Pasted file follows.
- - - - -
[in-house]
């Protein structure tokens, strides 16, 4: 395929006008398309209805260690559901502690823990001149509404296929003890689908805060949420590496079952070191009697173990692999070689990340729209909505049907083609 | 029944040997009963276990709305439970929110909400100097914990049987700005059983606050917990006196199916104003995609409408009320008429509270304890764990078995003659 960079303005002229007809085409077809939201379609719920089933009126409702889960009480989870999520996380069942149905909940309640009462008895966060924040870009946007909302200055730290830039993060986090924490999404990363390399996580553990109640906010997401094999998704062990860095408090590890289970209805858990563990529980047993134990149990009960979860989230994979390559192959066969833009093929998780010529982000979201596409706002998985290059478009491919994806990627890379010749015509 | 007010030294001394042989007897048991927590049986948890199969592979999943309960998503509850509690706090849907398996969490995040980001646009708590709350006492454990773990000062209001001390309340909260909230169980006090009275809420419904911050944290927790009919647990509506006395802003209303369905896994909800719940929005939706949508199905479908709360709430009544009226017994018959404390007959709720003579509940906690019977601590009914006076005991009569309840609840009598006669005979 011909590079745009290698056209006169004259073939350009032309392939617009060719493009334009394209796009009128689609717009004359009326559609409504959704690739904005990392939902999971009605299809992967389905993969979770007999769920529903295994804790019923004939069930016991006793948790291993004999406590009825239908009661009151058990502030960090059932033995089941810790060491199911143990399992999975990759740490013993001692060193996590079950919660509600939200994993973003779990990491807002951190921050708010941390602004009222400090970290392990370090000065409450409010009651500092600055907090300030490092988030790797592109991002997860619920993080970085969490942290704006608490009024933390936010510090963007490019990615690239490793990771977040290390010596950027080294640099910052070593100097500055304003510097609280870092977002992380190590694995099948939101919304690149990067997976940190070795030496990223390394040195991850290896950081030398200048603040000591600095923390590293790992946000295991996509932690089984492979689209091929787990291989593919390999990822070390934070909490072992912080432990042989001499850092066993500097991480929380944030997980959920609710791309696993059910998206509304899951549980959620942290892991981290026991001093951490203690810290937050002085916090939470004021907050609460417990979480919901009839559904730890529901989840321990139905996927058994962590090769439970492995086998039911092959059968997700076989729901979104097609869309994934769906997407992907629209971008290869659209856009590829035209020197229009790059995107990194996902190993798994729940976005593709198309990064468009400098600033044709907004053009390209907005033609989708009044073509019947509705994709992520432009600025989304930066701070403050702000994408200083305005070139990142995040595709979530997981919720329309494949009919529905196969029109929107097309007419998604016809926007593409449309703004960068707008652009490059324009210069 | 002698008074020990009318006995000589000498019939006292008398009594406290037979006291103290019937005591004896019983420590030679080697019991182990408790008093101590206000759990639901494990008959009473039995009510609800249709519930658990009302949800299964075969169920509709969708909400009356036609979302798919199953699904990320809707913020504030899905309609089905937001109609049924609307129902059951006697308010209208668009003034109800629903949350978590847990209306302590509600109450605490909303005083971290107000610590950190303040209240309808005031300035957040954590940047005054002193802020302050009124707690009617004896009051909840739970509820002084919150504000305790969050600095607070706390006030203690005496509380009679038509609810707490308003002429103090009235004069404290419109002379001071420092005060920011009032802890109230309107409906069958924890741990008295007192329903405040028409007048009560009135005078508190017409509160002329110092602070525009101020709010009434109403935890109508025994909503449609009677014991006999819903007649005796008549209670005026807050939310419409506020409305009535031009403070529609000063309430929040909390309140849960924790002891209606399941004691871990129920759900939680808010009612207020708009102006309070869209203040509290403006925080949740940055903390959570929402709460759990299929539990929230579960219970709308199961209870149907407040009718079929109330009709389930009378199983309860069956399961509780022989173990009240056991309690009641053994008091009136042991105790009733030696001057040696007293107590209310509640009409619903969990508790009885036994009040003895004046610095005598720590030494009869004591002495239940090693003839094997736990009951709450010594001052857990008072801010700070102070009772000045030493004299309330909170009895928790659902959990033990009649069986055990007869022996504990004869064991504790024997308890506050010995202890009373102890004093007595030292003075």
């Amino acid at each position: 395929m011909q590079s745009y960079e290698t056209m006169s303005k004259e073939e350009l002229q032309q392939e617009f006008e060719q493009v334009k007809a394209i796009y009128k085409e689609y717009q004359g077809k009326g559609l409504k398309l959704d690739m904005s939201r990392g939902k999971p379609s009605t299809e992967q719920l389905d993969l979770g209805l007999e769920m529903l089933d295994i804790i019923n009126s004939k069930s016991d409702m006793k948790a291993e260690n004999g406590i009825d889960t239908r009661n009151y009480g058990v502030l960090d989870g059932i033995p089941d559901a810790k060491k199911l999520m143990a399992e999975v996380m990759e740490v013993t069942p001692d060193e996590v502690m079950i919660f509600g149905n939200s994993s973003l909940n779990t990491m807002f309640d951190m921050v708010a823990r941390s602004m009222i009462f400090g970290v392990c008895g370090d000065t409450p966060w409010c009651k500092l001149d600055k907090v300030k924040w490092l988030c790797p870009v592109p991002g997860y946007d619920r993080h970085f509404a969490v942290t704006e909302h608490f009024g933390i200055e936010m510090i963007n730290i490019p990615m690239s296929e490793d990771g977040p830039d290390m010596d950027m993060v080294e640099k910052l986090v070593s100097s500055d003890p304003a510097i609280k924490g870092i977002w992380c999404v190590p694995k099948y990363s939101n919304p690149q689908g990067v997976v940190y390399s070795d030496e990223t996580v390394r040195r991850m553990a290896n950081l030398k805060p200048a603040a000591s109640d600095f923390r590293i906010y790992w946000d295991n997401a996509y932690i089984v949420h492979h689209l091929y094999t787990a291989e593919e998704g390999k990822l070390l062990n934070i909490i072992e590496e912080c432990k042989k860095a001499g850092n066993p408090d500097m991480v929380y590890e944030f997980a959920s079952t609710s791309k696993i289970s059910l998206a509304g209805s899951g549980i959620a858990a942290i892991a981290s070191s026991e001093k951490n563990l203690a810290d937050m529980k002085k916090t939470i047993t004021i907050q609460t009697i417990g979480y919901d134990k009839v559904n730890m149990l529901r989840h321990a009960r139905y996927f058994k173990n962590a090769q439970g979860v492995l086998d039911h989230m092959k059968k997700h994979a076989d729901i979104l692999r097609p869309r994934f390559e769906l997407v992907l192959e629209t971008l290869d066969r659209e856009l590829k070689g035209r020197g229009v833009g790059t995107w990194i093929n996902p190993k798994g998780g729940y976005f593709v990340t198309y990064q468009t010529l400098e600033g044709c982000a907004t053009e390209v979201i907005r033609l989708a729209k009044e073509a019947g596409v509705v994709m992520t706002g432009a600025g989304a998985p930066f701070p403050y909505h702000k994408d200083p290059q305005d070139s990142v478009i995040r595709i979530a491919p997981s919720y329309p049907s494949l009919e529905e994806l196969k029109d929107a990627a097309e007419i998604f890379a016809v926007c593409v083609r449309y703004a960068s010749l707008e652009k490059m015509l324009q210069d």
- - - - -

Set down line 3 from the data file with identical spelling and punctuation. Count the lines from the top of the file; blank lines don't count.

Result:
């Amino acid at each position: 395929m011909q590079s745009y960079e290698t056209m006169s303005k004259e073939e350009l002229q032309q392939e617009f006008e060719q493009v334009k007809a394209i796009y009128k085409e689609y717009q004359g077809k009326g559609l409504k398309l959704d690739m904005s939201r990392g939902k999971p379609s009605t299809e992967q719920l389905d993969l979770g209805l007999e769920m529903l089933d295994i804790i019923n009126s004939k069930s016991d409702m006793k948790a291993e260690n004999g406590i009825d889960t239908r009661n009151y009480g058990v502030l960090d989870g059932i033995p089941d559901a810790k060491k199911l999520m143990a399992e999975v996380m990759e740490v013993t069942p001692d060193e996590v502690m079950i919660f509600g149905n939200s994993s973003l909940n779990t990491m807002f309640d951190m921050v708010a823990r941390s602004m009222i009462f400090g970290v392990c008895g370090d000065t409450p966060w409010c009651k500092l001149d600055k907090v300030k924040w490092l988030c790797p870009v592109p991002g997860y946007d619920r993080h970085f509404a969490v942290t704006e909302h608490f009024g933390i200055e936010m510090i963007n730290i490019p990615m690239s296929e490793d990771g977040p830039d290390m010596d950027m993060v080294e640099k910052l986090v070593s100097s500055d003890p304003a510097i609280k924490g870092i977002w992380c999404v190590p694995k099948y990363s939101n919304p690149q689908g990067v997976v940190y390399s070795d030496e990223t996580v390394r040195r991850m553990a290896n950081l030398k805060p200048a603040a000591s109640d600095f923390r590293i906010y790992w946000d295991n997401a996509y932690i089984v949420h492979h689209l091929y094999t787990a291989e593919e998704g390999k990822l070390l062990n934070i909490i072992e590496e912080c432990k042989k860095a001499g850092n066993p408090d500097m991480v929380y590890e944030f997980a959920s079952t609710s791309k696993i289970s059910l998206a509304g209805s899951g549980i959620a858990a942290i892991a981290s070191s026991e001093k951490n563990l203690a810290d937050m529980k002085k916090t939470i047993t004021i907050q609460t009697i417990g979480y919901d134990k009839v559904n730890m149990l529901r989840h321990a009960r139905y996927f058994k173990n962590a090769q439970g979860v492995l086998d039911h989230m092959k059968k997700h994979a076989d729901i979104l692999r097609p869309r994934f390559e769906l997407v992907l192959e629209t971008l290869d066969r659209e856009l590829k070689g035209r020197g229009v833009g790059t995107w990194i093929n996902p190993k798994g998780g729940y976005f593709v990340t198309y990064q468009t010529l400098e600033g044709c982000a907004t053009e390209v979201i907005r033609l989708a729209k009044e073509a019947g596409v509705v994709m992520t706002g432009a600025g989304a998985p930066f701070p403050y909505h702000k994408d200083p290059q305005d070139s990142v478009i995040r595709i979530a491919p997981s919720y329309p049907s494949l009919e529905e994806l196969k029109d929107a990627a097309e007419i998604f890379a016809v926007c593409v083609r449309y703004a960068s010749l707008e652009k490059m015509l324009q210069d």